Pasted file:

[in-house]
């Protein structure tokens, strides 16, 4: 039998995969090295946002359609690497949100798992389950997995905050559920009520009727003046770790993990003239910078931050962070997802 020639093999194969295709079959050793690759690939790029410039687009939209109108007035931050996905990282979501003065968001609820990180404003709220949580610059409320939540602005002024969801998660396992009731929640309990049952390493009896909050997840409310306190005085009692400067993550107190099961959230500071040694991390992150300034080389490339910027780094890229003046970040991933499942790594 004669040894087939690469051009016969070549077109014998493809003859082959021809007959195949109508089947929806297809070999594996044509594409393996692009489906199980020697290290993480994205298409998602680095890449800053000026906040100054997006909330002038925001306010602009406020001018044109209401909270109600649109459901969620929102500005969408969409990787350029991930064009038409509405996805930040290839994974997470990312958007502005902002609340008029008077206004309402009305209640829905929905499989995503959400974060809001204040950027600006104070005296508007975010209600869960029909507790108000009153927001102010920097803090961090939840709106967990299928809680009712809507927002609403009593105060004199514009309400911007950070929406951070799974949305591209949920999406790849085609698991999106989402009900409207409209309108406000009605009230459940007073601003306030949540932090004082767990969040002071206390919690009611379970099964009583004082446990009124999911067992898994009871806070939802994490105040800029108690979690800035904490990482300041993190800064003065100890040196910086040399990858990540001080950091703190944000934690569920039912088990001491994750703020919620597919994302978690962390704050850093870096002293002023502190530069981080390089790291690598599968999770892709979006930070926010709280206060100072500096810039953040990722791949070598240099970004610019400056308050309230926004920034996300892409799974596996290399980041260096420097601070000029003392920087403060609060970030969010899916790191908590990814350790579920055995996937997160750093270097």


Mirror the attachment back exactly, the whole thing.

[in-house]
């Protein structure tokens, strides 16, 4: 039998995969090295946002359609690497949100798992389950997995905050559920009520009727003046770790993990003239910078931050962070997802 020639093999194969295709079959050793690759690939790029410039687009939209109108007035931050996905990282979501003065968001609820990180404003709220949580610059409320939540602005002024969801998660396992009731929640309990049952390493009896909050997840409310306190005085009692400067993550107190099961959230500071040694991390992150300034080389490339910027780094890229003046970040991933499942790594 004669040894087939690469051009016969070549077109014998493809003859082959021809007959195949109508089947929806297809070999594996044509594409393996692009489906199980020697290290993480994205298409998602680095890449800053000026906040100054997006909330002038925001306010602009406020001018044109209401909270109600649109459901969620929102500005969408969409990787350029991930064009038409509405996805930040290839994974997470990312958007502005902002609340008029008077206004309402009305209640829905929905499989995503959400974060809001204040950027600006104070005296508007975010209600869960029909507790108000009153927001102010920097803090961090939840709106967990299928809680009712809507927002609403009593105060004199514009309400911007950070929406951070799974949305591209949920999406790849085609698991999106989402009900409207409209309108406000009605009230459940007073601003306030949540932090004082767990969040002071206390919690009611379970099964009583004082446990009124999911067992898994009871806070939802994490105040800029108690979690800035904490990482300041993190800064003065100890040196910086040399990858990540001080950091703190944000934690569920039912088990001491994750703020919620597919994302978690962390704050850093870096002293002023502190530069981080390089790291690598599968999770892709979006930070926010709280206060100072500096810039953040990722791949070598240099970004610019400056308050309230926004920034996300892409799974596996290399980041260096420097601070000029003392920087403060609060970030969010899916790191908590990814350790579920055995996937997160750093270097």